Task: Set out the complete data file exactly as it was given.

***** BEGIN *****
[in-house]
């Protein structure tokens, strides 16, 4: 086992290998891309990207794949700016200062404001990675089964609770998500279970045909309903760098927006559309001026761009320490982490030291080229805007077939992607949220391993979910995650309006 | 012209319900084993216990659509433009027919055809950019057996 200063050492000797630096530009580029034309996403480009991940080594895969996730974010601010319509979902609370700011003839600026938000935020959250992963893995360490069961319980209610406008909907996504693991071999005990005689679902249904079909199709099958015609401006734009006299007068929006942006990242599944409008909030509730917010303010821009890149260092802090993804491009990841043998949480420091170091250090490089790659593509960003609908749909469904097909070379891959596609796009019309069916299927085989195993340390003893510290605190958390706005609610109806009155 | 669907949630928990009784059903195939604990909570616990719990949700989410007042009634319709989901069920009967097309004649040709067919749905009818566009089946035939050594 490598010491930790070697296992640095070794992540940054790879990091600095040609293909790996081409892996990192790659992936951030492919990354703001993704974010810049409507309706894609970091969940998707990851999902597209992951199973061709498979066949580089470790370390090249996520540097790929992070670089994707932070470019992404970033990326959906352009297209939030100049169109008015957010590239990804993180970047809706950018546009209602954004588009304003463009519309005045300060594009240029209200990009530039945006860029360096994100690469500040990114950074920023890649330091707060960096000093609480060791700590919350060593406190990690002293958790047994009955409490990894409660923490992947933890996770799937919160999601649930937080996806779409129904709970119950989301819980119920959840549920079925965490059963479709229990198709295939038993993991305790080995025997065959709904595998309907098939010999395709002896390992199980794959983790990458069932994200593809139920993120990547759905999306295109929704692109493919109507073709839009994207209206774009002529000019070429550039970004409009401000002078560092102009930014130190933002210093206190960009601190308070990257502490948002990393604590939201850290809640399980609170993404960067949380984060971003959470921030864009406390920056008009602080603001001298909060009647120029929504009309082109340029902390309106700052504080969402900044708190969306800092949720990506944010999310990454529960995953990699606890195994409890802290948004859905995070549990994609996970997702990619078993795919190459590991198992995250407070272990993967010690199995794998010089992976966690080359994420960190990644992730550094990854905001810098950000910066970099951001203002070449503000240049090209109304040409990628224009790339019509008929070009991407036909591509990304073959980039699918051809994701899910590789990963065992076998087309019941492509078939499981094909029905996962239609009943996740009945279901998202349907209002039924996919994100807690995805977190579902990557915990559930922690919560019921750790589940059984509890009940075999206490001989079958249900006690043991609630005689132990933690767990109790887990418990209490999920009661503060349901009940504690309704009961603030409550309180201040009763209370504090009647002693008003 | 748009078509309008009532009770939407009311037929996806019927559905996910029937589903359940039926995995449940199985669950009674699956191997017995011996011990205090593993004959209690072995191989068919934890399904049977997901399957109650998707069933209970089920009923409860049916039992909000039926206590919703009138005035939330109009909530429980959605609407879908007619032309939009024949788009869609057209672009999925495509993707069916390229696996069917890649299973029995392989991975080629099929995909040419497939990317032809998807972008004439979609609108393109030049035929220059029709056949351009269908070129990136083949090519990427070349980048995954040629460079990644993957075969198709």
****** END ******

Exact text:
[in-house]
């Protein structure tokens, strides 16, 4: 086992290998891309990207794949700016200062404001990675089964609770998500279970045909309903760098927006559309001026761009320490982490030291080229805007077939992607949220391993979910995650309006 | 012209319900084993216990659509433009027919055809950019057996 200063050492000797630096530009580029034309996403480009991940080594895969996730974010601010319509979902609370700011003839600026938000935020959250992963893995360490069961319980209610406008909907996504693991071999005990005689679902249904079909199709099958015609401006734009006299007068929006942006990242599944409008909030509730917010303010821009890149260092802090993804491009990841043998949480420091170091250090490089790659593509960003609908749909469904097909070379891959596609796009019309069916299927085989195993340390003893510290605190958390706005609610109806009155 | 669907949630928990009784059903195939604990909570616990719990949700989410007042009634319709989901069920009967097309004649040709067919749905009818566009089946035939050594 490598010491930790070697296992640095070794992540940054790879990091600095040609293909790996081409892996990192790659992936951030492919990354703001993704974010810049409507309706894609970091969940998707990851999902597209992951199973061709498979066949580089470790370390090249996520540097790929992070670089994707932070470019992404970033990326959906352009297209939030100049169109008015957010590239990804993180970047809706950018546009209602954004588009304003463009519309005045300060594009240029209200990009530039945006860029360096994100690469500040990114950074920023890649330091707060960096000093609480060791700590919350060593406190990690002293958790047994009955409490990894409660923490992947933890996770799937919160999601649930937080996806779409129904709970119950989301819980119920959840549920079925965490059963479709229990198709295939038993993991305790080995025997065959709904595998309907098939010999395709002896390992199980794959983790990458069932994200593809139920993120990547759905999306295109929704692109493919109507073709839009994207209206774009002529000019070429550039970004409009401000002078560092102009930014130190933002210093206190960009601190308070990257502490948002990393604590939201850290809640399980609170993404960067949380984060971003959470921030864009406390920056008009602080603001001298909060009647120029929504009309082109340029902390309106700052504080969402900044708190969306800092949720990506944010999310990454529960995953990699606890195994409890802290948004859905995070549990994609996970997702990619078993795919190459590991198992995250407070272990993967010690199995794998010089992976966690080359994420960190990644992730550094990854905001810098950000910066970099951001203002070449503000240049090209109304040409990628224009790339019509008929070009991407036909591509990304073959980039699918051809994701899910590789990963065992076998087309019941492509078939499981094909029905996962239609009943996740009945279901998202349907209002039924996919994100807690995805977190579902990557915990559930922690919560019921750790589940059984509890009940075999206490001989079958249900006690043991609630005689132990933690767990109790887990418990209490999920009661503060349901009940504690309704009961603030409550309180201040009763209370504090009647002693008003 | 748009078509309008009532009770939407009311037929996806019927559905996910029937589903359940039926995995449940199985669950009674699956191997017995011996011990205090593993004959209690072995191989068919934890399904049977997901399957109650998707069933209970089920009923409860049916039992909000039926206590919703009138005035939330109009909530429980959605609407879908007619032309939009024949788009869609057209672009999925495509993707069916390229696996069917890649299973029995392989991975080629099929995909040419497939990317032809998807972008004439979609609108393109030049035929220059029709056949351009269908070129990136083949090519990427070349980048995954040629460079990644993957075969198709």